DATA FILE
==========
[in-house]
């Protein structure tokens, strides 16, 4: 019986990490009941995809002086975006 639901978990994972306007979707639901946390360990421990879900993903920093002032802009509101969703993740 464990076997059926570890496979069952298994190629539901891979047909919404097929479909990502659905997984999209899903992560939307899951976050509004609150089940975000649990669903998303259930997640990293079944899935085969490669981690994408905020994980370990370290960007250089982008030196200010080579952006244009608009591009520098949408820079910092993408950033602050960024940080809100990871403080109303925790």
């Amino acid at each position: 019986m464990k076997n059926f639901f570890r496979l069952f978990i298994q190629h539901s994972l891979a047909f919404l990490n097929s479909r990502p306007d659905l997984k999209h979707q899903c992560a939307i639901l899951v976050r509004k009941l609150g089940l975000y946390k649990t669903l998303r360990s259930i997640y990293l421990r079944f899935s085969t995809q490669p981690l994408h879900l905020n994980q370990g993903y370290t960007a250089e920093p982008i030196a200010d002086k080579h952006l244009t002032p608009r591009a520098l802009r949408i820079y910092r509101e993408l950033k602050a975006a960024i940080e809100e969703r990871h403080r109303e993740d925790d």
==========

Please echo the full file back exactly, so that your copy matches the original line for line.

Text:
[in-house]
């Protein structure tokens, strides 16, 4: 019986990490009941995809002086975006 639901978990994972306007979707639901946390360990421990879900993903920093002032802009509101969703993740 464990076997059926570890496979069952298994190629539901891979047909919404097929479909990502659905997984999209899903992560939307899951976050509004609150089940975000649990669903998303259930997640990293079944899935085969490669981690994408905020994980370990370290960007250089982008030196200010080579952006244009608009591009520098949408820079910092993408950033602050960024940080809100990871403080109303925790």
């Amino acid at each position: 019986m464990k076997n059926f639901f570890r496979l069952f978990i298994q190629h539901s994972l891979a047909f919404l990490n097929s479909r990502p306007d659905l997984k999209h979707q899903c992560a939307i639901l899951v976050r509004k009941l609150g089940l975000y946390k649990t669903l998303r360990s259930i997640y990293l421990r079944f899935s085969t995809q490669p981690l994408h879900l905020n994980q370990g993903y370290t960007a250089e920093p982008i030196a200010d002086k080579h952006l244009t002032p608009r591009a520098l802009r949408i820079y910092r509101e993408l950033k602050a975006a960024i940080e809100e969703r990871h403080r109303e993740d925790d």